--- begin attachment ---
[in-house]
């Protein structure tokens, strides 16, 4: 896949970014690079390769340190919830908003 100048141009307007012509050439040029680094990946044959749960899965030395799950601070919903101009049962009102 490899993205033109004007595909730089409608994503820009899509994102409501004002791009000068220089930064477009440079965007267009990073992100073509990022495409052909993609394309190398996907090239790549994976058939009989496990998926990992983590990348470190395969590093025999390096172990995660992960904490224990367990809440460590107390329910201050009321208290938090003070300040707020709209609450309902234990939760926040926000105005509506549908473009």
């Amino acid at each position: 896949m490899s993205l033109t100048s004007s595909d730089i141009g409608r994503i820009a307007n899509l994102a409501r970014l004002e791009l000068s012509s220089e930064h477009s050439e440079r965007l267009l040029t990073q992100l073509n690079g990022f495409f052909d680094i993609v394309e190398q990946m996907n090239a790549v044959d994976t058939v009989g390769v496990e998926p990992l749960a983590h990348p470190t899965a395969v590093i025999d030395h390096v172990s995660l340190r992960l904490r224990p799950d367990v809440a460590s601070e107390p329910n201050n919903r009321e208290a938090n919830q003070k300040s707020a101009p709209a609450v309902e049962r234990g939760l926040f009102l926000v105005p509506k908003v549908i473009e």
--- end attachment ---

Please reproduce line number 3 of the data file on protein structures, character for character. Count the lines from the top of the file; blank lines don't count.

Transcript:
């Amino acid at each position: 896949m490899s993205l033109t100048s004007s595909d730089i141009g409608r994503i820009a307007n899509l994102a409501r970014l004002e791009l000068s012509s220089e930064h477009s050439e440079r965007l267009l040029t990073q992100l073509n690079g990022f495409f052909d680094i993609v394309e190398q990946m996907n090239a790549v044959d994976t058939v009989g390769v496990e998926p990992l749960a983590h990348p470190t899965a395969v590093i025999d030395h390096v172990s995660l340190r992960l904490r224990p799950d367990v809440a460590s601070e107390p329910n201050n919903r009321e208290a938090n919830q003070k300040s707020a101009p709209a609450v309902e049962r234990g939760l926040f009102l926000v105005p509506k908003v549908i473009e």